IT’S BEEN A LONG TIME coming—10 years to be exact—but Marlboro’s Stoutridge Vineyard has added its name to the ever-growing list of Hudson Valley distilleries. Stoutridge owners Stephen Osborne and Kimberly Wagner bought three handmade German copper stills and a custom-made bourbon still shortly after opening the winery in 2006, but focused their efforts on developing the winery, all the while watching distilleries pop up around them.
Like Stoutridge’s winemaking operations, efficiency and an environmental consciousness pair with a decidedly high-tech approach in the distilling operations. Solar panels produce all the needed power, while gravity alone controls the liquid flows in the stills; a closed-loop system utilizes heat from the distilling process to warm the tasting and barrel rooms in the winter. Most of the ingredients used in the spirits are sourced locally, including barley and corn (from Westwind Farm, near Albany), and fruit used in the brandy (from farms in Marlboro). Open-top distilling allows the distillates to absorb some of the flavor of the building’s atmosphere, Osborne explains. Nothing goes to waste, either—even grapevine trimmings from the vineyard are used in the malting process.
Osborne notes the strong agricultural history of the region and its proximity to the City have made the Hudson Valley ideal for supporting the growing local craft beverage movement. He believes intellectually curious customers are driving the movement—and the region is a paradise for it.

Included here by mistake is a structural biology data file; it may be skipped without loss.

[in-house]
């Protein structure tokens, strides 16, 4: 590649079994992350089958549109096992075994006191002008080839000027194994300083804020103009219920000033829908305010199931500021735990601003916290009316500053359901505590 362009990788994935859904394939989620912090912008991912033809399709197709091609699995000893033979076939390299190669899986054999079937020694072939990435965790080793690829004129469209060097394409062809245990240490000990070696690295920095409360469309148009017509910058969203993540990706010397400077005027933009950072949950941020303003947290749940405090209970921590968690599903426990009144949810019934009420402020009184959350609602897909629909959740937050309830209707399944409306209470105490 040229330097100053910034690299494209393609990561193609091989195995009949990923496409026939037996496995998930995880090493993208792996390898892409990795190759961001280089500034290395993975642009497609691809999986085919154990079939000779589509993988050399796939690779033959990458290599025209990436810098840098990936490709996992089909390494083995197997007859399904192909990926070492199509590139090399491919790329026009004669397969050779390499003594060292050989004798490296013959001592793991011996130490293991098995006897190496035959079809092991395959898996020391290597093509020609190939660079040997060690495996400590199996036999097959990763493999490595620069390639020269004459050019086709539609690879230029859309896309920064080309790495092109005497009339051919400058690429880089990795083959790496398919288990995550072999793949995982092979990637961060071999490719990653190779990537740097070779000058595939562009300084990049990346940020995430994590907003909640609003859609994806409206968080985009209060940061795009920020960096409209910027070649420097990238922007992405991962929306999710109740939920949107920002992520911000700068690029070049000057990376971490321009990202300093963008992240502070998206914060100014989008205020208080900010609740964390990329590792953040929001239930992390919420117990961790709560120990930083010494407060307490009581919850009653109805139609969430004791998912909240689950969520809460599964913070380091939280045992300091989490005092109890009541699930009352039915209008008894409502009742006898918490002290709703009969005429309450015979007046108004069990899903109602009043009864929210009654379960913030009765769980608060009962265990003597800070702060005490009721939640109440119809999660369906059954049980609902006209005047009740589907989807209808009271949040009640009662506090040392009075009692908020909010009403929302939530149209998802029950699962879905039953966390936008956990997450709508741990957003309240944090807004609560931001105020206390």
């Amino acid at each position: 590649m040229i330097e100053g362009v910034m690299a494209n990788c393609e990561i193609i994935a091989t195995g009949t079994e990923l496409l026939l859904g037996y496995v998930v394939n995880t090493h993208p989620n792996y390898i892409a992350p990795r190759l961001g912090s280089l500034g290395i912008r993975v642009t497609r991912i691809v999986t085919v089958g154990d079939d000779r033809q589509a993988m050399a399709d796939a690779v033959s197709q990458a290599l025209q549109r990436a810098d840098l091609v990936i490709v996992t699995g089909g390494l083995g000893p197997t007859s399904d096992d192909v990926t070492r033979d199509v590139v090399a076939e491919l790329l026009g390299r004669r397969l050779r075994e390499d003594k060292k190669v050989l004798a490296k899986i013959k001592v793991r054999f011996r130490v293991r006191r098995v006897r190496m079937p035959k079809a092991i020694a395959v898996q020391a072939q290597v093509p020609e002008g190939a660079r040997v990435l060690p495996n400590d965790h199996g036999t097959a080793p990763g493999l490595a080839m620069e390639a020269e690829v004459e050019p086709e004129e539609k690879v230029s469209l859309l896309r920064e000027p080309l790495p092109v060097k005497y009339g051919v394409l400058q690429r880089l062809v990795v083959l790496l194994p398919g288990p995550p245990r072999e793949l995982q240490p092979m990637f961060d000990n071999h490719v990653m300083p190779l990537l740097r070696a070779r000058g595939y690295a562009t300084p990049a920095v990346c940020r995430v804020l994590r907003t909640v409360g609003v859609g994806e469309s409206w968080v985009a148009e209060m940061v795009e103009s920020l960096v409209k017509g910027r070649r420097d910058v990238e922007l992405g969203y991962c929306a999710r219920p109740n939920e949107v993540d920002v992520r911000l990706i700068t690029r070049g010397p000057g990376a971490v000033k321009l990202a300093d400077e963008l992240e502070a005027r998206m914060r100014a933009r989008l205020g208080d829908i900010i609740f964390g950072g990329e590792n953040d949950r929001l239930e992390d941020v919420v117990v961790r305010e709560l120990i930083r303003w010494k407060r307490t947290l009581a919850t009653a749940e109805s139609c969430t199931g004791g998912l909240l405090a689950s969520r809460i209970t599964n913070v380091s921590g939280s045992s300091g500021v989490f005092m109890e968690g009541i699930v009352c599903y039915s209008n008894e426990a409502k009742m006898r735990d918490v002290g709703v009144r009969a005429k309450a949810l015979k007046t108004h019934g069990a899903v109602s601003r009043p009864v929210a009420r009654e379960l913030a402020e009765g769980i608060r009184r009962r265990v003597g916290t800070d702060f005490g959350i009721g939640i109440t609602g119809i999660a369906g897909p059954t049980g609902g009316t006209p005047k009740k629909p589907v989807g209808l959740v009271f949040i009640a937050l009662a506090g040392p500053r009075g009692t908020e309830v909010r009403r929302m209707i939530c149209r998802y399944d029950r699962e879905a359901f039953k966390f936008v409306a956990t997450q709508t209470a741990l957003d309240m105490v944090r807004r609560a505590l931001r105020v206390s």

“I think because it’s traditional and because we have New York City—and because we have this perfect audience—there’s a desire for this kind of thing. The consumer is very smart. That’s exactly what craft needs.”
Currently, Stoutridge spirits include Six2 Vodka (a reference to its 36 distillations); AZ (a 190-proof grain-neutral spirit); Westwind Whiskey (aged in barrels made from locally grown oak); EDV A (an unaged brandy made in the style of grappa); Gin1 (a sipping gin with notes of orange and lavender); Amer (an Amaro-style liqueur); and GenX (a whiskey-based Genever-style gin).
The spirits are available for sale only in the vineyard’s tasting room and at shops in Marlboro and Milton. Osborne explains he doesn’t want the product to get too far from where it is made. “We’re not trying to take over the world—we’re trying to make interesting intellectual points,” he says, “and if I sell this to somebody [far away], then I lose my ability to make those points.”